Now we have dispelled the myths that have been holding you back…now to give you the facts that WILL get you into the weights room.
1. Increase your metabolism
I suspect I could finish the pros list here and you would all be converted but let me continue. An increase in muscle mass will increase your basal metabolic rate (that is the calories your body requires to survive, excluding any used in activity/exercise). At rest each 1kg of muscle requires 77 calories per day, and this is increased with exercise. To put it as plainly as possible: increased muscle -> increased calorie expenditure -> increased metabolic rate -> increased fat loss! This was proven in a 1994 study which showed after 3 months of resistance training subjects lost 1.8kg of fat despite increasing their calorie intake by 15%! These subjects also gained an extra 1.4kg of muscle (that’s over 100cals more they could consume per day!)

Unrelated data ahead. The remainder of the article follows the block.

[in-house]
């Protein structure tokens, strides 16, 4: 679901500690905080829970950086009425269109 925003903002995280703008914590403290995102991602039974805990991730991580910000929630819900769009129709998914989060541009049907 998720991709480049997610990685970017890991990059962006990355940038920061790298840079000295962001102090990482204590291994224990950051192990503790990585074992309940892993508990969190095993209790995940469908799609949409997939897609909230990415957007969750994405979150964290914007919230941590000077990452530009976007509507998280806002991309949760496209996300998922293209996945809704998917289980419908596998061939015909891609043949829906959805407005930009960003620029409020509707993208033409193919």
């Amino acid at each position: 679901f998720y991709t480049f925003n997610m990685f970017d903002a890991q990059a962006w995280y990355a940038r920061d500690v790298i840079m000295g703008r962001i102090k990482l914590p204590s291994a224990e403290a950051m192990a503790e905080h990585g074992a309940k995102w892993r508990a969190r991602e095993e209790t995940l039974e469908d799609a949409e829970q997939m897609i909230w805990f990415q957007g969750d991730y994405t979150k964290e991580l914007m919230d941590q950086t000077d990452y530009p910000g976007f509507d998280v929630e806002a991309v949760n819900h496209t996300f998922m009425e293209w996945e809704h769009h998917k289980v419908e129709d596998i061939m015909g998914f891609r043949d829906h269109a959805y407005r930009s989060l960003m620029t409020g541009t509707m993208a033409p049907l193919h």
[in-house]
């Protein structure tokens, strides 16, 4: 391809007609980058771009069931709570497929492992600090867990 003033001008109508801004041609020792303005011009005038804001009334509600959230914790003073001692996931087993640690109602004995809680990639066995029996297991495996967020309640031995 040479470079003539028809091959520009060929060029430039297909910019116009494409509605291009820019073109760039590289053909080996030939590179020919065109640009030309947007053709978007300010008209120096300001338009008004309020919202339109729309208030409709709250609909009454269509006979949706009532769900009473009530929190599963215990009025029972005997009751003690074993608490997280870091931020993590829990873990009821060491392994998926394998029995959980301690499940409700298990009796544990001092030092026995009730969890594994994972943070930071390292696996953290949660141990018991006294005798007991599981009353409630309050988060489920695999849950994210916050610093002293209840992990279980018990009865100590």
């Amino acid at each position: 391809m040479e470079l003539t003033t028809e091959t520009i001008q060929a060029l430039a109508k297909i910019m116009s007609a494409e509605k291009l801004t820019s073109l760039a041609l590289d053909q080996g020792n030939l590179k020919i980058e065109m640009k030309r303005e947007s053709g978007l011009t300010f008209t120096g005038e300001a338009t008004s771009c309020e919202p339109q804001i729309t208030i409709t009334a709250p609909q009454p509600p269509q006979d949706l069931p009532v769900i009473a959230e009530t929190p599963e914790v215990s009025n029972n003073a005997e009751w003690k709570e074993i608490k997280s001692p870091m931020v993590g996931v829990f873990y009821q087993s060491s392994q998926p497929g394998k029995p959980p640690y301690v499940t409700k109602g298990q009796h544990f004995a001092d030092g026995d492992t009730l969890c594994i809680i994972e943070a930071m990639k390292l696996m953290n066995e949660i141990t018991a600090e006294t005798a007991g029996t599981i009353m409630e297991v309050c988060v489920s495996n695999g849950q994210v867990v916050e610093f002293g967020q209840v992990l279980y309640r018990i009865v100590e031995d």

2. Get that ‘toned’ look you’ve been after
I touched on this one above. Unless you increase your muscle mass you can not increase your myogenic tone or muscle density. This ‘toned’ look you have been after all these years requires doing that one thing you feared- lifting some heavy weights!
3. Counter age related bone and muscle loss
From the age of 20, we will lose 2.2-3.2kg of muscle each decade (read above for just some of the implications of this on your metabolism, let alone on your participation in daily life). One study showed that participants who did 25 minutes of weight training once a week for 8 weeks increased their muscle mass by 1.4kg. (I know at this stage you want to run to the gym and get started, but keep reading there’s more reasons to come!)
Weight bearing exercises reminds your bones they are needed. Resistance training has been shown to counteract age related bone loss.
4. Reduce your risk of diabetes and heart disease
Muscles remove both glucose and triglycerides from your blood stream, and therefore maintaining your muscle mass is important to reduce your risk of type 2 diabetes and artherosclerosis/cardiovascular disease.
5. Lower your blood pressure
Studies have shown that your blood pressure will lower for 10-12 hours after each weight lifting session! This means less load on your heart and other organs that may be damaged by a high blood pressure. The mechanism of this lowering is not completely understood but it likely related hormonal and nervous system regulation.